Are you happy with the mask pattern you have been using?

I’m only asking as I was not particularly happy with the patterns I used……..until now!!   Just like you, I have made my fair share of masks using different patterns and sewing construction methods. Some just were plain uncomfortable or fogged up my glasses and others were fiddly and time consuming to make. So I was not making many masks until now when it became imperative I do so.

But guess what I stumbled across recently when I needed to make more masks in a hurry as I was going away on a short vacation. IN-THE-HOOP masks! Yes! Every last stitch is done in the hoop and not only that, they are neat, look professional and are quickly made (10 minutes total in 2 quick hoopings). I just made over 3 dozen and had quite the assembly line going using the GR hoop of my Janome MC15000 for hooping #1 and my Janome RE18 Essential hoop for hooping #2.  While the machine was stitching I was removing stabilizer from the previous hooping, pressing and hooping up for the next hooping. It worked brilliantly…lots got done!  Another bonus: it uses up scraps as you only need approx 2 pieces of fabric 8×12 inches for the adult large masks and a bit less for the smaller masks. The scrap stash is slowly getting busted. Elastic? I have  almost a life time supply of elastic so I was good there!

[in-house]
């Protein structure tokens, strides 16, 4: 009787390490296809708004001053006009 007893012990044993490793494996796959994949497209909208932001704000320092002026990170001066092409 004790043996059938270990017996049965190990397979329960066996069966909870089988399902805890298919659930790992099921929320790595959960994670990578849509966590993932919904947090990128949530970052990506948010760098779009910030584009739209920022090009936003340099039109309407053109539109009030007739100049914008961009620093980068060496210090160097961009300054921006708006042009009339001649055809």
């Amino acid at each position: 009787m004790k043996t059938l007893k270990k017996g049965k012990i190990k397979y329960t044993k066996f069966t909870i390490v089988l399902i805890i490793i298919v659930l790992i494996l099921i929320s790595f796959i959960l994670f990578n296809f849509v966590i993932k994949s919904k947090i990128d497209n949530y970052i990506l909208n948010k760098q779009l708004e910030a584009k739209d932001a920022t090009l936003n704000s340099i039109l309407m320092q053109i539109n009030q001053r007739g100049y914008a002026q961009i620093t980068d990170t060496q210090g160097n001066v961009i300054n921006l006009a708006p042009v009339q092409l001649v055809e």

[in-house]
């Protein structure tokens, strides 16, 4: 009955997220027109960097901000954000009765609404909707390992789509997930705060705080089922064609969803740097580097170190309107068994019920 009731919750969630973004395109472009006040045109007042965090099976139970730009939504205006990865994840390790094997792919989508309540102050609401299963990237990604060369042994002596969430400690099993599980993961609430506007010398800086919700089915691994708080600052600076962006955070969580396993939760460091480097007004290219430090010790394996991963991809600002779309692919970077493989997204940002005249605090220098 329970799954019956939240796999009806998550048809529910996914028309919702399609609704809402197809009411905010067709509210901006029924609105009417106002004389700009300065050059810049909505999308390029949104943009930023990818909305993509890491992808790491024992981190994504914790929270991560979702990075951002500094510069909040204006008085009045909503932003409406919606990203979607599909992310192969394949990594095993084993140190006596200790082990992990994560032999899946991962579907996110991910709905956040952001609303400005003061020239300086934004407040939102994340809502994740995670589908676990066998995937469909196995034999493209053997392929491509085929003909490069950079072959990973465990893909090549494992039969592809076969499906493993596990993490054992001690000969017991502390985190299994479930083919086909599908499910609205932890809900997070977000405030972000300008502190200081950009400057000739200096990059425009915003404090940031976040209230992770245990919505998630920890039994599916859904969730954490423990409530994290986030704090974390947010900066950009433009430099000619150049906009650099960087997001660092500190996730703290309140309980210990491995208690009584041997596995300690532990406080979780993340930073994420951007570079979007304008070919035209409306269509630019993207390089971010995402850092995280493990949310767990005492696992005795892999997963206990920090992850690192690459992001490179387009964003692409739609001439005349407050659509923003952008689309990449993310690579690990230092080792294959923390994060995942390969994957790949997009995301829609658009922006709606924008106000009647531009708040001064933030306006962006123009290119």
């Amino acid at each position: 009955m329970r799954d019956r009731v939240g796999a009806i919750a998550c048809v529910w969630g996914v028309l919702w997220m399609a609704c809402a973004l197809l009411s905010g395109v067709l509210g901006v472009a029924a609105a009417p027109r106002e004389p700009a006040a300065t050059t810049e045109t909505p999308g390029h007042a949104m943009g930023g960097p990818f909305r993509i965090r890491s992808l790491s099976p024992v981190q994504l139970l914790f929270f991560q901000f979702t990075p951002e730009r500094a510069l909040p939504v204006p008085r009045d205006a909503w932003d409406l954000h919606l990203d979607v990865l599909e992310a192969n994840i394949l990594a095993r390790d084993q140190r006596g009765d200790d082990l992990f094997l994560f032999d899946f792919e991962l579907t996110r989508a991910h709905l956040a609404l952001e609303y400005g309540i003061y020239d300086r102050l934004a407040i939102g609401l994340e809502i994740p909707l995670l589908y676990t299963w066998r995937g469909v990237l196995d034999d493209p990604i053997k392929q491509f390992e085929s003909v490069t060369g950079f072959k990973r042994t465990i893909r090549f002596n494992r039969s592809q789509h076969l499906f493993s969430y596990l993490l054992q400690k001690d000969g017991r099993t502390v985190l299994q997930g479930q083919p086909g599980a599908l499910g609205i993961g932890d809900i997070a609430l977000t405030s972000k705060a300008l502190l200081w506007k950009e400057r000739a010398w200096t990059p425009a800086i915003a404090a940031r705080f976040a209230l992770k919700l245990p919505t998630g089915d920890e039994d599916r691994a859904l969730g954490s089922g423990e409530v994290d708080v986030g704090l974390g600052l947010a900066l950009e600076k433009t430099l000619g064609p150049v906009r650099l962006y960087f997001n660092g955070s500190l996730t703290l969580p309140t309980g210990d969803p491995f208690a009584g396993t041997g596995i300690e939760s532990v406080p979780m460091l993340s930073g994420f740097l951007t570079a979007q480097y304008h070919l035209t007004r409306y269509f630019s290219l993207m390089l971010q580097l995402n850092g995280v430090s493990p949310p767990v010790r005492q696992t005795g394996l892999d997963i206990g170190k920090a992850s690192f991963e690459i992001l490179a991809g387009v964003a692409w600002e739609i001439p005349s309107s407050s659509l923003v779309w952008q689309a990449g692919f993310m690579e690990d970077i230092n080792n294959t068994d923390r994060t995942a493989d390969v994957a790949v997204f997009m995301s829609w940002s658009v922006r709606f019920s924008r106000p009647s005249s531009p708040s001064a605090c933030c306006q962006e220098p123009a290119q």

And a word about these designs: design #1 has you stitch the 2 halves of the mask – fully lined with elastic sewed in very neatly and securely. These 2 halves are arranged  side by side but they are not connected. SO please don’t get bent out of shape if you don’t have the Janome MC15000, MB7 or MC550E with large enough hoops for the adult sized masks. Yes, our dealers will, of course,  be very happy to show you these machines with larger hoops! However, IF you own embroidery software or our AcuDesign App, simply chop design #1 in half and stitch out the 2 halves in your smaller hoop. You can use smaller scraps in this instance. You would then have 3 hoopings  instead of 2 but you will be able to make these masks just as easily.